In the last two years, futures contracts have become majorly popular among crypto traders and that has become quite evident as the total open interest on derivatives doubled within three months.
Thus, understanding open interest, funding rates, and the differences between the futures contracts is the originating point for any investor who is interested in trading cryptocurrency-based derivatives.
More proof of their popularity came as futures turnover exceeded gold, which is a well-established market with around $107 billion in daily volume. Nevertheless, every exchange has its order book, index calculation, leverage limits, and rules for the cross and isolated margin. These differences may appear superficial at first, but they can make a considerable difference depending on the traders’ needs.
As shown in the market chart, the cumulative aggregate futures open interest surged from $19 billion to the current $41 billion in three months. In the meantime, the daily traded volume has exceeded $120 billion, higher than gold’s $107 billion.
While the Binance futures hold the bigger share of the market, several competitors have relevant volume and open interest, including Bybit, FTX, and OKEx. Some differences between the crypto exchanges are obvious, like FTX charging perpetual contracts (inverse swaps) per hour instead of the normal 8-hour window.
Please note how CME holds the third position in Bitcoin futures in the market charts, despite offering exclusively monthly contracts. The traditional CME derivatives markets also stand out for needing a 60% margin deposit, though brokers might offer leverage for particular clients.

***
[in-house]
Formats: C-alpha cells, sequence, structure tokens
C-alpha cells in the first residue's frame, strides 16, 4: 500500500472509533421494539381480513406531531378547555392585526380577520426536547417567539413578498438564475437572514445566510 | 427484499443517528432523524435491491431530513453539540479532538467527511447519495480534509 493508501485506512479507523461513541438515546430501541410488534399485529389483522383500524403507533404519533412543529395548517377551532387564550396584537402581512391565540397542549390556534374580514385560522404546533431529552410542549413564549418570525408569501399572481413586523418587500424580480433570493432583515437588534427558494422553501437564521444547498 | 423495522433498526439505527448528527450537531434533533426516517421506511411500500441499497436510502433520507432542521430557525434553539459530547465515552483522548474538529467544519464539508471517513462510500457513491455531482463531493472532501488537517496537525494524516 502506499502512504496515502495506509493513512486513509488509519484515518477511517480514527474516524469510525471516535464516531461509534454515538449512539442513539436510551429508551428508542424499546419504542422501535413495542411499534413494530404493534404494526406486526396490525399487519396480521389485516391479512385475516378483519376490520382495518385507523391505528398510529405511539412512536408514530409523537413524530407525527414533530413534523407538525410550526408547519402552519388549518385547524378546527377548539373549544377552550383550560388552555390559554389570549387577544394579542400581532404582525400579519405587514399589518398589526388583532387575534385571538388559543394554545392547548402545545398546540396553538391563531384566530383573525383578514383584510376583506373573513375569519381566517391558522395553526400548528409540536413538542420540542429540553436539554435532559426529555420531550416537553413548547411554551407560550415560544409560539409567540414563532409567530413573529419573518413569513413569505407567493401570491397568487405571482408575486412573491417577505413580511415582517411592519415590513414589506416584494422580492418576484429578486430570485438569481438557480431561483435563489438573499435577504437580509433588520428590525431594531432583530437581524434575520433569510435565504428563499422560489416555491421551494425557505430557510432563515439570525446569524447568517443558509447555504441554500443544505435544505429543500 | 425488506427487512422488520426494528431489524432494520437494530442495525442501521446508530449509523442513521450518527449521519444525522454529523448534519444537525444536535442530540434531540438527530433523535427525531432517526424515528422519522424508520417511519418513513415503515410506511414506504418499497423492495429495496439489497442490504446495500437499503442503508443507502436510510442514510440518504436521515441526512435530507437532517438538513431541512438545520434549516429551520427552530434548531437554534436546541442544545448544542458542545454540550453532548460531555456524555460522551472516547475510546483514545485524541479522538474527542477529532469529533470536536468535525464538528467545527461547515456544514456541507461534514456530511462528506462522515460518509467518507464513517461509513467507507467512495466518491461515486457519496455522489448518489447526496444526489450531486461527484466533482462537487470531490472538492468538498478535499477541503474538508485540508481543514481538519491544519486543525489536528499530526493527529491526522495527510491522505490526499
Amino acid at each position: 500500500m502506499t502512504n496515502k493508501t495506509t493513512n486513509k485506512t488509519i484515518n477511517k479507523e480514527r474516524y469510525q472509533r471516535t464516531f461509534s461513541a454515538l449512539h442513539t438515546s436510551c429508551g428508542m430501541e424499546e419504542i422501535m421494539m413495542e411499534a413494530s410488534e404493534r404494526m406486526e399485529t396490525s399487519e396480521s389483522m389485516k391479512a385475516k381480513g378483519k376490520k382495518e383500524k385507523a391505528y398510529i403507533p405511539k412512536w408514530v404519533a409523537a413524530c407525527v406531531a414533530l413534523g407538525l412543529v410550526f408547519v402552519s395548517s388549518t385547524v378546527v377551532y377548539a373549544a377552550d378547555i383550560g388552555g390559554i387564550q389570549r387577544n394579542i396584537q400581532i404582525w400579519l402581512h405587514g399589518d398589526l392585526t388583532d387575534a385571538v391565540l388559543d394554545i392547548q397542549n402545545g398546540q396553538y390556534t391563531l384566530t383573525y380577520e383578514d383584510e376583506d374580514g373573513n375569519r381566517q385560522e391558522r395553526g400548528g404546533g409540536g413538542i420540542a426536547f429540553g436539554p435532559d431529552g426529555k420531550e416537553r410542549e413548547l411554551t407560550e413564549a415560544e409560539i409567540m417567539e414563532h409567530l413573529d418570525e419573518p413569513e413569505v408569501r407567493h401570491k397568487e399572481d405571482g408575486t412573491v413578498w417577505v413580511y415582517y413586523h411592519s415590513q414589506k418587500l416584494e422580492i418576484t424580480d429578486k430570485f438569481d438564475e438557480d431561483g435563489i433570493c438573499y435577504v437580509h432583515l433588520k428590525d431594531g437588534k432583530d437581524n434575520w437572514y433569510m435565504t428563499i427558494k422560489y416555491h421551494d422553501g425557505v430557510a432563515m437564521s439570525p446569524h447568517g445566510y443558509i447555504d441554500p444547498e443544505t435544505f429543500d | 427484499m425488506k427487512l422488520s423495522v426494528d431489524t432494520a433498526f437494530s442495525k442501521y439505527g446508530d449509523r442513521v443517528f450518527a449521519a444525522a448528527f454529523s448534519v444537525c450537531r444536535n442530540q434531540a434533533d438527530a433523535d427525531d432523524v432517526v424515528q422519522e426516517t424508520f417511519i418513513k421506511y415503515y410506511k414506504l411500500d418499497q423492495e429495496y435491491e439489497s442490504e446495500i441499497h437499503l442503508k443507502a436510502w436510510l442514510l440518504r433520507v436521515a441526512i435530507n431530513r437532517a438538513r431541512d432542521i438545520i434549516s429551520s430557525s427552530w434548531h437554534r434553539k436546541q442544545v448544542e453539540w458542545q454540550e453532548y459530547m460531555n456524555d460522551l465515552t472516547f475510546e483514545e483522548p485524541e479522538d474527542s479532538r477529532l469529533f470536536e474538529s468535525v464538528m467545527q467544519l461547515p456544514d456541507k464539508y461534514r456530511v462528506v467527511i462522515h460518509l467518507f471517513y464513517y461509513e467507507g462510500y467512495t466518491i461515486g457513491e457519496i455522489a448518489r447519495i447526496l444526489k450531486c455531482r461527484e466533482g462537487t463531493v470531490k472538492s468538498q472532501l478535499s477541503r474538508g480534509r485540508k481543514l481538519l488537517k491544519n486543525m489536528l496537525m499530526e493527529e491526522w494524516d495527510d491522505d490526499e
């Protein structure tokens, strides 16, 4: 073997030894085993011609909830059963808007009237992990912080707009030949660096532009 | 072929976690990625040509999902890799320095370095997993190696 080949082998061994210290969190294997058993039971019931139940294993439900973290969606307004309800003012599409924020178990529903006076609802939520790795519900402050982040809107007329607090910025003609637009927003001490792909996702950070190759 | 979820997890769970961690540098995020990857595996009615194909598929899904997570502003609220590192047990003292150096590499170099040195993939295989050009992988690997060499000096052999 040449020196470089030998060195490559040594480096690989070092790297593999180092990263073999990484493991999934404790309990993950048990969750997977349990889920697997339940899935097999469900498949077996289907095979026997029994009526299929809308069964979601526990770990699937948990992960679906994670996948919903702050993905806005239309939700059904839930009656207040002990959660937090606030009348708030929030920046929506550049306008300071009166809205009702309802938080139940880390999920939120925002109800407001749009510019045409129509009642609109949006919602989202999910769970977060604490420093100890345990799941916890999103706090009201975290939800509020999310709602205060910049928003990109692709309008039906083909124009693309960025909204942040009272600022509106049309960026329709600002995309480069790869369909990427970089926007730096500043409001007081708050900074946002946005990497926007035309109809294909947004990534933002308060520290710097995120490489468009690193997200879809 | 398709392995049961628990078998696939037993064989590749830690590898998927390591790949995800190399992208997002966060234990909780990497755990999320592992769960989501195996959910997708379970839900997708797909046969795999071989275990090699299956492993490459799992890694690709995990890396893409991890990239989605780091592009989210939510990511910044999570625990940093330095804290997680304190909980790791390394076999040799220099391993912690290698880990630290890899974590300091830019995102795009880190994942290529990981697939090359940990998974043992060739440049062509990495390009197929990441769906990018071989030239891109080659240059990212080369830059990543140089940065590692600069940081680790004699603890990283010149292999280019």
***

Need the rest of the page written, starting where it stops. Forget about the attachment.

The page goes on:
Stablecoin Compared To Token-Margined Contracts
For the case of cryptocurrency exchanges, most of them support up to 100x leverage. Tether orders are normally denominated in bitcoin terms. In the meantime, the inverse perpetual (token margined) order books get displayed in contracts, which may be valued at $1 or $100 depending on the crypto exchange.
The picture shows that Bybit USDT futures order entry needs a bitcoin-denominated quantity and the same process takes place on the Binance exchange. On the flip side, OKEx and FTX offer clients an easier way that enables the customer to enter a USDT quantity, while instantly converting to bitcoin terms.
OKEx offers a USDK pair in addition to the USDT-based contracts. Also, Binance perpetual futures offer a Binance USD (BUSD) book. Thus, for the people unwilling to use Tether as collateral, other options are available.
Variable Funding Rates
Some of the crypto exchanges let their clients use significantly high leverage and while that may pose a general risk as liquidation engines and insurance funds are in place for such situations, it will considerably pressure the funding rate. Hence, longs are normally penalized on these crypto exchanges.
The market chart indicates that Binance and Bybit normally display a higher funding rate, while OKEx continuously presents the lowest. Traders must understand that there are no rules that enforce this market condition, and the rate may change between assets or momentarily leverage demand.
Even a 0.05% difference equals 1% in addition to costs per week. This means that it is crucial to compare the funding rate now and then, especially in the bull markets when the fee seems to escalate rapidly.